Top 10 photography exhibitions in London

Discover a world beyond Instagram at the city's best current and upcoming photography shows

Nick Waplington/Alexander McQueen: Working Process at Tate Britain, © NIck Waplington. Photo: Lucy Dawkins

London's cultural menu doesn't start and finish with paint on canvas – experience a whole new world of artistic awesomeness at these blockbuster photography exhibitions, taking place at venues including The Photographers' Gallery and Getty Images Gallery.

1

Salt and Silver: Early Photography 1840-1860

It was whilst William Henry Fox Talbot was on his honeymoon in Italy in 1833 that the Cambridge graduate came up with the idea to permanently capture an image on paper. Looking back to photography’s infancy and the invention of printing images using a solution of salt and silver nitrate this show of 90 images includes rarely seen portraits and day-to-day Victorian activities. You’ll even see Trafalgar Square being built in one of Fox Talbot’s earliest photographs of Nelson’s Colum being constructed. 

Read more
Tate Britain Until Sunday June 7 2015
2

Revelations: Experiments in Photography

The invention of photography helped Victorian scientists to capture things too small and too fast for the human eye to see. So it’s apt this Science Museum show should focus on the mutually inspiring terrain of scientific study and artistic endeavour. Bringing together the early photomicrography experiments of British inventor William Henry Fox Talbot with contemporary artists including Idris Khan and Clare Strand, ‘Revelations: Experiments in Photography’ reveals the everlasting aesthetic stimulus of early photographic techniques.

Read more
Science Museum Until Sunday September 13 2015
3

Victorian London in Photographs

Rapacious, unchecked development, a growing gulf between the richest and poorest and a realisation that modern life is damaging to mental health. Anyway, enough about London in 2015: here are some photos of dead people. There are plenty of contemporary resonances in these images of London from 1839 to 1901. One thing above all else drove Victorian photographers, and saw their technology evolve incredibly quickly: change. Almost all these pictures – many of them stunningly technically accomplished as well as being fascinating documents – reflect a city and a society whose pace of change is both thrilling and terrifying.

Read more
London Metropolitan Archives Tuesday May 26 2015 - Thursday October 8 2015 Free
4

Christopher Williams: The Production Line of Happiness

Photography is both a medium of magic and manipulation, which for the past 35 years, Los Angeles-based artist, Christopher Williams has been deconstructing and demystifying. Collaborating with technicians, models and set designers, Williams creates immaculate photographs with hidden flaws. This survey that unexpectedly starts with his most recent work, brings together over 50 photographs in specially conceived architectural installations.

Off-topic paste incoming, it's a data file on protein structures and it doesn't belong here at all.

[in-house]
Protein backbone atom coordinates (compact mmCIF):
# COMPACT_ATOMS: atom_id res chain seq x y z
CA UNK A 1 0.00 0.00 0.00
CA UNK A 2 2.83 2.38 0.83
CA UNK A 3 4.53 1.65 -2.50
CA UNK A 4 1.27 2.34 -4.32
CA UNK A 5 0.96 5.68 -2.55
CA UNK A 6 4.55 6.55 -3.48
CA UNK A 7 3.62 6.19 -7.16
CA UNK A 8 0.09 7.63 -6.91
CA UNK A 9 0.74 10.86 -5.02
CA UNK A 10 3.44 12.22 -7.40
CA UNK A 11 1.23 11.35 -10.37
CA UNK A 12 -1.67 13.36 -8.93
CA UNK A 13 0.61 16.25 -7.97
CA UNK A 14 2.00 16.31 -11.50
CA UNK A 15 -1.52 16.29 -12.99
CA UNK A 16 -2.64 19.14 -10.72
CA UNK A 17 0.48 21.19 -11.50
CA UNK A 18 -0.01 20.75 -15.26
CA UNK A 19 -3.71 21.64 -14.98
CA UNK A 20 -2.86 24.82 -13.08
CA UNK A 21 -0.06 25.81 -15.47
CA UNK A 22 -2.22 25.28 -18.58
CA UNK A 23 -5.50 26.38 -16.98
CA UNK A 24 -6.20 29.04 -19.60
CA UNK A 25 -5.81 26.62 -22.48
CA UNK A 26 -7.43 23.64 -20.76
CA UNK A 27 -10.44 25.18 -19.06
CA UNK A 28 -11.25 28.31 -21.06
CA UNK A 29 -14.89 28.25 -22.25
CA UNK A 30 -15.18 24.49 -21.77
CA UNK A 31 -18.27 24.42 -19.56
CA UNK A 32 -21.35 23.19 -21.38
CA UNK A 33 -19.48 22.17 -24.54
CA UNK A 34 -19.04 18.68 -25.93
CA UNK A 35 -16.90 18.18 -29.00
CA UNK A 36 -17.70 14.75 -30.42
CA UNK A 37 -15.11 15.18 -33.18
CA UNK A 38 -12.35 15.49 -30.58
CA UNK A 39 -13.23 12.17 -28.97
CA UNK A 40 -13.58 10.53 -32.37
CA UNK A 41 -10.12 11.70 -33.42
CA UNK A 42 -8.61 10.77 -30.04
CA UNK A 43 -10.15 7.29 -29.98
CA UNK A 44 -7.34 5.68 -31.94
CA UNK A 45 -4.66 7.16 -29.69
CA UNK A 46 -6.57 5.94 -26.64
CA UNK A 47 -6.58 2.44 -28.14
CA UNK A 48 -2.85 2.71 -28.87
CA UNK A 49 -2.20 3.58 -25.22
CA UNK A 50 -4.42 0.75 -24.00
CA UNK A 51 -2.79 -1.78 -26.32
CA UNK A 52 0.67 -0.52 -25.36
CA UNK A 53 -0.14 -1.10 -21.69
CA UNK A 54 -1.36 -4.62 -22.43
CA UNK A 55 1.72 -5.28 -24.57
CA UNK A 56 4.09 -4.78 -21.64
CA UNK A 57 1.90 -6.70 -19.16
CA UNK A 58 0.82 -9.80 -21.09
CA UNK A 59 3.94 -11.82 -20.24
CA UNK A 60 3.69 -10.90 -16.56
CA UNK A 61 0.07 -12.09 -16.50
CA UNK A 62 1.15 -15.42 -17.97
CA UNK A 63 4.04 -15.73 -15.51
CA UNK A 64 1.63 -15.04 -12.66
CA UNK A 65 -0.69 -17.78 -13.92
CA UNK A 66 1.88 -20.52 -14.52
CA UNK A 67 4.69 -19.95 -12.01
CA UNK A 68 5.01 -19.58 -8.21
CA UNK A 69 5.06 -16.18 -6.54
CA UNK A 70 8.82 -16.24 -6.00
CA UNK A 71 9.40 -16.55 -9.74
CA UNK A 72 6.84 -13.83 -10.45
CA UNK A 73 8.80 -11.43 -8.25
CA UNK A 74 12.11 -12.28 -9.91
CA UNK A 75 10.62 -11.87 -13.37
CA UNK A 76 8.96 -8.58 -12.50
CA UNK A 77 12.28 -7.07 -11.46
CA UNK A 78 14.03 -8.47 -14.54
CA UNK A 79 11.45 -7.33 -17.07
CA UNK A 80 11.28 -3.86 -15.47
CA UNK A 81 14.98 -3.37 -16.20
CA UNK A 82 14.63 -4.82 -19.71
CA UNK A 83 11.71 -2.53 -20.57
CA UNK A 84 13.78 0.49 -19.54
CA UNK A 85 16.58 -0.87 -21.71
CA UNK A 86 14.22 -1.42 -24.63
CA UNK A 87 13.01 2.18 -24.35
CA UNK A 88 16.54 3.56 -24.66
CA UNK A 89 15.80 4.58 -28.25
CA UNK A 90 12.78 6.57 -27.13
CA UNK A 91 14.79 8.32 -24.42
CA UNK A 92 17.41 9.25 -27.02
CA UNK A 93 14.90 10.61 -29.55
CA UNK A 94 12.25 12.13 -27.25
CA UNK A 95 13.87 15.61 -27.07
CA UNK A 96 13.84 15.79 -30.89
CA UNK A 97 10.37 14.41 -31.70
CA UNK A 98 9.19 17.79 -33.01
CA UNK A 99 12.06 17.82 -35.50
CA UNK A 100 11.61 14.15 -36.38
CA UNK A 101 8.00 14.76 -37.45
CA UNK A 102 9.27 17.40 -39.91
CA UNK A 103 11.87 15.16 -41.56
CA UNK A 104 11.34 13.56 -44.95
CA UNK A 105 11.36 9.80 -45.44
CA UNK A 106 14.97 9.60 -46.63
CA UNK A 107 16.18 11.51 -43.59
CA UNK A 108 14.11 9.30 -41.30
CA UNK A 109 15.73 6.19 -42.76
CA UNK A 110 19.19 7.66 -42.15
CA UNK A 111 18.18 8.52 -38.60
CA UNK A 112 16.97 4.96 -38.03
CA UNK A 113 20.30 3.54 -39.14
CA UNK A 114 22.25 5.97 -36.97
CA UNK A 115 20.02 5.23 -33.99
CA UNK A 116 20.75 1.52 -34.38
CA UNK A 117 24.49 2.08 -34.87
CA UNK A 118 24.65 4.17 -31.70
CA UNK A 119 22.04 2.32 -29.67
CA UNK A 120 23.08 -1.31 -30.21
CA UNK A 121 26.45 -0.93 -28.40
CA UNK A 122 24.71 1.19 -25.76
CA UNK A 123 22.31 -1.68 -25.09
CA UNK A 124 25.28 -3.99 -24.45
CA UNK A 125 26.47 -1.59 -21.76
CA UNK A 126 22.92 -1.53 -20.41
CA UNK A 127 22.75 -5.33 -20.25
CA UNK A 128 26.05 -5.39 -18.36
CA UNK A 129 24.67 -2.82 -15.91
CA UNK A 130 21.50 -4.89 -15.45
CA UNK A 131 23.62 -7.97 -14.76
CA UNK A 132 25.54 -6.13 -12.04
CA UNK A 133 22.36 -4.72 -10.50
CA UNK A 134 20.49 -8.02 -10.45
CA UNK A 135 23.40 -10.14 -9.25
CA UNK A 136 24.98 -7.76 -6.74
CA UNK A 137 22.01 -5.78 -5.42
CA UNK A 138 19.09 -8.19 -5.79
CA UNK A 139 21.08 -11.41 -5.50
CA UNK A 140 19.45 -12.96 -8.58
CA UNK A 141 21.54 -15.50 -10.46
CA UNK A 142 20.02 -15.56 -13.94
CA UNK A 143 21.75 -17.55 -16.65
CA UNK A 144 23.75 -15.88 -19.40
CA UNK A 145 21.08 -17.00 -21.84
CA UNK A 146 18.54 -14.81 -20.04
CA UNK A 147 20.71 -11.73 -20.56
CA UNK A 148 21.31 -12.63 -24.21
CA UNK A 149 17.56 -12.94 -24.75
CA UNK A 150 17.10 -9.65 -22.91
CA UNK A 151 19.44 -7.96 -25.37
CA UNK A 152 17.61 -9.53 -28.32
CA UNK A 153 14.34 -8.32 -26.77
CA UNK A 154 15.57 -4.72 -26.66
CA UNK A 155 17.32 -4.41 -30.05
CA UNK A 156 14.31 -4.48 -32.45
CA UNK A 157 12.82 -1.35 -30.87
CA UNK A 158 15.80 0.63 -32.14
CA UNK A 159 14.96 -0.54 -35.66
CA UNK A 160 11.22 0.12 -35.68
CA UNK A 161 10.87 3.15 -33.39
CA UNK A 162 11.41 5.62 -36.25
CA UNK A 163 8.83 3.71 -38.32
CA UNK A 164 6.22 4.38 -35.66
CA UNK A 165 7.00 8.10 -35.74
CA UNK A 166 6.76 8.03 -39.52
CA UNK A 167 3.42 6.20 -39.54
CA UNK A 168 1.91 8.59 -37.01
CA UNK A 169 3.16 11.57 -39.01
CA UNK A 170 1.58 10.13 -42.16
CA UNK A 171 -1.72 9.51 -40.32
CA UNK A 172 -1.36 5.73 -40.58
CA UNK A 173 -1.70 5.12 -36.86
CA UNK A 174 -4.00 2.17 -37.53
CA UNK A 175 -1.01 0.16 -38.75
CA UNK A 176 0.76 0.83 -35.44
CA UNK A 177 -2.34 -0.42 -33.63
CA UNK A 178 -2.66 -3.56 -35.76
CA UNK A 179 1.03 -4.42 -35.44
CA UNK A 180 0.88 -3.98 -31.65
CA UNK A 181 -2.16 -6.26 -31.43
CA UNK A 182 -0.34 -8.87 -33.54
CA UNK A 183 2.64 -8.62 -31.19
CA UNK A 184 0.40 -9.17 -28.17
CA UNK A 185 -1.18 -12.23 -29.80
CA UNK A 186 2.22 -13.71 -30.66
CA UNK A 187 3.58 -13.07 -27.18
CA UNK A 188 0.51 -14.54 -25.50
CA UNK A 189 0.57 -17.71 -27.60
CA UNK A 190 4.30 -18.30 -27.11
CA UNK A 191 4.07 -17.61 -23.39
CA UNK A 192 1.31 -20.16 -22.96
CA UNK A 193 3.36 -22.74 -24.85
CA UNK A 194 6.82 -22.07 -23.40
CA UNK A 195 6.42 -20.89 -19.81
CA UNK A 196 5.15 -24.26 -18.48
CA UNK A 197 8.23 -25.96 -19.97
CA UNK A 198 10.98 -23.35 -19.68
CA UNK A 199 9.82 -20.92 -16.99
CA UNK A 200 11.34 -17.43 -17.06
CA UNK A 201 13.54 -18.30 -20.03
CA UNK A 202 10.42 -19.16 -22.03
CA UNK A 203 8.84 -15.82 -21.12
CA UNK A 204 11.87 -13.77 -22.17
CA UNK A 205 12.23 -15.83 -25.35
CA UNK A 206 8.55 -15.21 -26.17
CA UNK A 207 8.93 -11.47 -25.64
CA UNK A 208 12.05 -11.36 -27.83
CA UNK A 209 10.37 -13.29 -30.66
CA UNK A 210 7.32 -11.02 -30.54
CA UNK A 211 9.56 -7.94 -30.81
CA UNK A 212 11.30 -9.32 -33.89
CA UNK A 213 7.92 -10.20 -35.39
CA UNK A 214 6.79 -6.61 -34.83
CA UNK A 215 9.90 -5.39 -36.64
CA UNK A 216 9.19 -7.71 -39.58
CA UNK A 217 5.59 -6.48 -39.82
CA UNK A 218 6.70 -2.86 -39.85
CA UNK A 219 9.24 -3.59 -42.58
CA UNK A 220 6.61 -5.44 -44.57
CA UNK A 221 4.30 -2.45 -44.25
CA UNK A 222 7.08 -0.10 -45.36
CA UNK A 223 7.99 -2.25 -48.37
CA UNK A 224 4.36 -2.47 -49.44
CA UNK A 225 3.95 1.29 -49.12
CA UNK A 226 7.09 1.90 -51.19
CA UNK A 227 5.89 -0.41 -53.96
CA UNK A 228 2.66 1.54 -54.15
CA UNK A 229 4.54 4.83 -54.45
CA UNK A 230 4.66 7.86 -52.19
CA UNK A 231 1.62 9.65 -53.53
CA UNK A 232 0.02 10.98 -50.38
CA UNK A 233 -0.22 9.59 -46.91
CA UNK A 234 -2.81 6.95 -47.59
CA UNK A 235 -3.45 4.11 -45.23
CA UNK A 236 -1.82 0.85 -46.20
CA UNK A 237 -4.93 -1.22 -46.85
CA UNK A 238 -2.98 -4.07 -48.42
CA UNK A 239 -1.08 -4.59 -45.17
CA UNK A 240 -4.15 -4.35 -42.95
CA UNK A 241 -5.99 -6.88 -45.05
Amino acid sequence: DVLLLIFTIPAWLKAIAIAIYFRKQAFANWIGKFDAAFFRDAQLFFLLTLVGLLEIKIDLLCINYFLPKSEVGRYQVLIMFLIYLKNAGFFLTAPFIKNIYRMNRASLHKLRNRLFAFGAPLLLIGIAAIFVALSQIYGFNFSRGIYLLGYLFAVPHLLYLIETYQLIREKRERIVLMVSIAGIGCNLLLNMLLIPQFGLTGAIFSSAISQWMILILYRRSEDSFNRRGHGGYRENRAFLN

Read more
Whitechapel Gallery Tuesday May 26 2015 - Sunday June 21 2015 Free
5

Deutsche Börse Photography Prize

The most prestigious photographic award exhibition in the country, which gives a top prize of £30,000 for the best exhibition or publication of the past year,  returns with four new nominees: Nikolai Bakharev, Zanele Muholi, Viviane Sassen, Mikhael Subotzky & Patrick Waterhouse. The winner is announced on May 28.

Read more
Photographers' Gallery Until Saturday June 6 2015 Free
6

Andre Kertesz in Europe

Beginning with some of the Hungarian photographer’s earliest photographs from 1910 through his modernist period in Paris and continuing into the 1980s, this exhibition reveals a lesser know side of Kertesz’s practice. Celebrated for initiating the photo essay style said to have inspired Brassaï and Henri Cartier-Bresson, Kertesz’s distinctly evocative black and white photographs on display here, capture artists in their studios as well as urban landscapes including scenes of London’s embankment.

Read more
James Hyman Until Friday June 12 2015 Free
7

Thomas Struth

Over six years, the German photographer who made a name for himself with his black-and-white photographs of empty Düsseldorf streets and large-scale images of museumgoers gawping at exhibits, travelled to Isreal and the West Bank including Tel Aviv and Nazareth photographing various locations for the 'This Place' project. Inspired by the stories of his guides, Struth captured families, deteriorating architecture and desolate landscapes that bear the mark of human existence and action.

Read more
Marian Goodman Gallery Tuesday May 26 2015 - Saturday June 6 2015 Free
8

London Dust

German photographer Rut Blees Luxemburg has lived, worked and made art about London since the 1990s. This new series focuses on the marked differences between the CGI images of London on giant billboards promoting new office towers in the City and the dusty reality of the streets where these ads are displayed. Drawing attention to a shiny new dream of London, she raises questions about what is being ‘cleansed’ in the process.  

Read more
Museum of London Until Sunday January 10 2016 Free
9

Big is Beautiful

Including the works of Herbert Ponting, Slim Aarons and Thurston Hopkins, this show celebrates large-scale photographic prints. With the ability to seize the most microscopic as well as the most enormous aspects of life, photography continues to be awe-inspiring and what better way than magnifying the magnificence of this medium with truly monumental images.